Former Industrial Warehouse Converted Into Versatile Living Space

Andrew Simpson Architects completed the redesign of this 19th century industrial warehouse conversion in North Fitzroy, Australia. According to the architects, the building was once a jam factory, a carbonated water factory, and then an advertising agency. Now, it’s a home fit for a family.The 4,700-square-foot, two-story building now accommodates “two side-by-side dwellings which have separate main street entrances for different members of the family,” the architects explained. On the ground floor, there are two living areas, a common dining table and a large bathroom. The upper level contains a home office space and a small bathroom.Brick walls and exposed wooden beams add originality to the clean, contemporary design. Natural lighting cascades in from operable skylights on the north- and south-facing roof pitches. The color palette — white, with black and gray accents — adds to the spacious feel.“The ceiling geometry which intersects with the original warehouse roof trusses, varies and undulates along the cross-section of the building. It contains the electrical and mechanical services,” the architects added. What are your thoughts on the design and layout of this original warehouse conversion in Australia? [Photography by Shannon McGrath]The post Former Industrial Warehouse Converted Into Versatile Living Space appeared first on

7 Garden Ideas to Get You Ready for Spring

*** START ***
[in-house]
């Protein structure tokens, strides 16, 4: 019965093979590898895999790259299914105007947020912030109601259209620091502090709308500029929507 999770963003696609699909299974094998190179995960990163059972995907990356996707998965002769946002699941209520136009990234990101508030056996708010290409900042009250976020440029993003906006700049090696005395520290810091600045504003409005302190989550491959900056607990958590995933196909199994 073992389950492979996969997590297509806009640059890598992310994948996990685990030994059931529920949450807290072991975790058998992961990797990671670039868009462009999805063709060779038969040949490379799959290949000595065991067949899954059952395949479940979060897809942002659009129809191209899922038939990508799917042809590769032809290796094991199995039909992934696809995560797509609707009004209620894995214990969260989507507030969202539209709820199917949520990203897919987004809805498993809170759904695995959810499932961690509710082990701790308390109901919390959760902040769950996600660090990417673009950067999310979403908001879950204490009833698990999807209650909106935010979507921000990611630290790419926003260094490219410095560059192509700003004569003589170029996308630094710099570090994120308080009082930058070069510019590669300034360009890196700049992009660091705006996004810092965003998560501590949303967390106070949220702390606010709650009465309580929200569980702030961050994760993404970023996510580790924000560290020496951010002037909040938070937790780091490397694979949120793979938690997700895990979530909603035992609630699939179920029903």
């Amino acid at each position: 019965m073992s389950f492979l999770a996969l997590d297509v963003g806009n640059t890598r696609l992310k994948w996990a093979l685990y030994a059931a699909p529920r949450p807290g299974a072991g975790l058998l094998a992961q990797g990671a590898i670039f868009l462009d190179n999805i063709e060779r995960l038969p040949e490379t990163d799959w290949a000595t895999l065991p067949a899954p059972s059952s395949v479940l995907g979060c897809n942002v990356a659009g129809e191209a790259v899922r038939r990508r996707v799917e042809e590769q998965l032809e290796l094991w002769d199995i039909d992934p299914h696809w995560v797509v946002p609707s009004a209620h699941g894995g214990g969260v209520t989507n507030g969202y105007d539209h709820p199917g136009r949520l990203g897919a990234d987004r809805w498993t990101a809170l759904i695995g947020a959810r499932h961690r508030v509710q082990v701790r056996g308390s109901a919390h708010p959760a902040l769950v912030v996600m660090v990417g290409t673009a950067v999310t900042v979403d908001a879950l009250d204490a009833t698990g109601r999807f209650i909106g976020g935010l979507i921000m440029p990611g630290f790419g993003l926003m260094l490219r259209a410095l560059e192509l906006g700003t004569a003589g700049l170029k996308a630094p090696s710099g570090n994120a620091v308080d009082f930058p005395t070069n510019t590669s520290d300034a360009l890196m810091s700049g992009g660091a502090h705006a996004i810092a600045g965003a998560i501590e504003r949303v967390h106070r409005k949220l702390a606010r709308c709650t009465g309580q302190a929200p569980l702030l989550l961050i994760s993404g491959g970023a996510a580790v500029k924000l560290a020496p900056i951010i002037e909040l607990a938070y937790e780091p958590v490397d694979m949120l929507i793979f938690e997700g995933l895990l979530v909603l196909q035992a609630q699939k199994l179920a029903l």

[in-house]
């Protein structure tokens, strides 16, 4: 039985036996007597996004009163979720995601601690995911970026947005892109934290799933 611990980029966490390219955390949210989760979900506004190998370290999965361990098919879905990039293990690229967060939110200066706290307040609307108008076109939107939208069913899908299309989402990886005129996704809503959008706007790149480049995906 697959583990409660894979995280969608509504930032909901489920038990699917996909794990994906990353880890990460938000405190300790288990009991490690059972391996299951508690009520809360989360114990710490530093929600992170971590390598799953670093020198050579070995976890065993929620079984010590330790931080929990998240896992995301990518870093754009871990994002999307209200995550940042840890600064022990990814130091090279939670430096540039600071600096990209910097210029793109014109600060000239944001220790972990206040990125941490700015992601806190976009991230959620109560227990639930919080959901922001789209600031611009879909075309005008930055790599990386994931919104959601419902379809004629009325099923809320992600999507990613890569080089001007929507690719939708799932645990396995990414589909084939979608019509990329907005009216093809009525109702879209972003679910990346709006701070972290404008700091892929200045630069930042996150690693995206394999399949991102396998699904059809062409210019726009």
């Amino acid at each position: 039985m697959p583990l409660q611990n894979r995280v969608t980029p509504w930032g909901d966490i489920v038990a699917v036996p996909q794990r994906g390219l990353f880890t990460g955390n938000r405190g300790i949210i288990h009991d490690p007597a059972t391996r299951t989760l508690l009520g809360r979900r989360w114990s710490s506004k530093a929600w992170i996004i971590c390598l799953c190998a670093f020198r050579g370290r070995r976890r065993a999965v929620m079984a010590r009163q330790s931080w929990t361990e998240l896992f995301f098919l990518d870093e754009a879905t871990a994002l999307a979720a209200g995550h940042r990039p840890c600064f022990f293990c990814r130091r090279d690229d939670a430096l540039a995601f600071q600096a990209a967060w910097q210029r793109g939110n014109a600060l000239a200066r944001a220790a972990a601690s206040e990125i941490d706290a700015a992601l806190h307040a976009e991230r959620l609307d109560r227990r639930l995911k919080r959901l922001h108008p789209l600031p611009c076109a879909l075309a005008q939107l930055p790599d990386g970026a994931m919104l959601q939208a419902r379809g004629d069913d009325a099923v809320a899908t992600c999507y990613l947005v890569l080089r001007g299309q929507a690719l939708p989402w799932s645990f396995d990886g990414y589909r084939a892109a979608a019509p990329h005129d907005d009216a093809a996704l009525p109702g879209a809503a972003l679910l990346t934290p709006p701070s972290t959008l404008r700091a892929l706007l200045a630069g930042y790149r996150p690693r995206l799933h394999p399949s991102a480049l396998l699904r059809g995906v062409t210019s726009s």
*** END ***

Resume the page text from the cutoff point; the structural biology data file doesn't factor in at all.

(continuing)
Is it just us or is spring in the air? It’s getting a bit warmer, and that renewing feeling we get as winter lifts is starting. We’re getting inspired to clean up, refresh, and get organized. Of course, there’s a ton of spring cleaning to be done inside. (See our post How to Save Time Spring Cleaning your Home for more there.) But the outdoors need a good sprucing as well.There’s nothing dreamier about spring than imagining sitting out on the patio with friends. Here are 7 ways to get your outdoor living spaces dialed-in to welcome the fairest season (and all those long days of summer, too!).Image: Houzz1. Take inventory of your garden furniture.Before you hit the stores or even the inspiration boards, take stock of what you already have. What needs repairing and what needs replacing? Preseason sales can be a good time to make any purchases. (Prices are higher when it’s beautiful outside.) Since outdoor living space is an extension of your home when the sun is out, choose pieces that continue the flow of your design style inside.Image: Flasek2. Plant your perennials.You can get rid of early weeds anytime the ground is thawed, but you’ll want to check the Plant Hardiness USDA Zone Map to figure out your yard’s sub-climate, shop for perennials and plant accordingly. While many conditions can affect a plant’s survival, this is the easiest way to ensure your plants make it through the season. Once you know what zone you’re in, we recommend designing your garden by vibe (more tropical? English garden? rustic wildflowers?) and your color palette (what is the ideal backdrop for this year’s outdoor activities?). Add in a few plants that attract bees — it might seem scary, but these natural pollinators will make sure your flowers bloom.Don’t have a giant yard or huge garden? Build a container garden. It’ll give you the same hit of nature that we all crave after a long winter on a smaller patio, balcony, or porch.Image: Deborah Silver3. Build a fire pit.Creating a personal fire pit for your backyard using inexpensive materials is surprisingly easy and a fire pit is perfect for entertaining late into the night on the patio when temperatures drop. It also gives the yard an instant focal point and a place to gather around. A wooden cover can turn the fire pit into a coffee table for drinks and hors d’oeuvres until the sun goes down and then can be removed when it’s time for s’mores. We love pieces that can do double duty, and the fact that this can be made yourself in a weekend makes it a no-brainer!Image: Shoreline Awnings4. Create more shade.We know that the draw to being outside during the warmer months is obviously the sunshine, but all-day sun exposure isn’t great. We like the idea of creating a dimensional plan of sun and shade in our outdoor living spaces.Don’t feel limited to a simple patio umbrella. There are so many more stylish shade options: buying (or building) a pergola for a sitting or dining area, raising a Sun Sail for a more modern look, or hanging a large umbrella from your tree’s canopy. Image: The Garden Glove5. Let there be light.While a state-of-the-art lighting plan can be expensive and should be installed by professionals, there are many things you can do to create atmosphere with lighting on the cheap — sometimes using items you already have in your home.Wrapping trees with string lights creates an enchanted forest effect. Filling a hanging lantern or birdcage with an entire string of lights adds a concentrated burst of rustic brightness.Solar powered or LED lights on stakes can illuminate a walkway and delineate the edge of a patio, and similar styles have adjustable spotlights to shine up onto your home, fence, or foliage.Image: Nuevo Estilo6. Hang outdoor curtains.Create the feeling of another room simply by adding curtains to fully or partially enclose any outdoor space and make it feel more intimate. Attach hooks to the underside of an awning, pergola or porch and hang a curtain rod between them.Outdoor fabric will have more durability, but if you can be diligent enough to take it down between uses, a floaty transparent fabric can create a beautiful, ethereal effect.Image: Alison Douglas7. Create some zen.Add a water feature and wind-chimes for soothing sounds and create privacy from neighbors by strategically planting trees or hanging baskets. Add a garden sculpture and plant bushes to attract butterflies and hummingbirds.Nature has been proven time and again to have restorative effects on the mind and body, so, with the sunny weather on it’s way, why not create a space in your garden where you can relax, do a little yoga, read, and generally just “unplug” for a little while. The final step, of course, is to leave your phone inside and enjoy the fruits of your labor.The post 7 Garden Ideas to Get You Ready for Spring appeared first on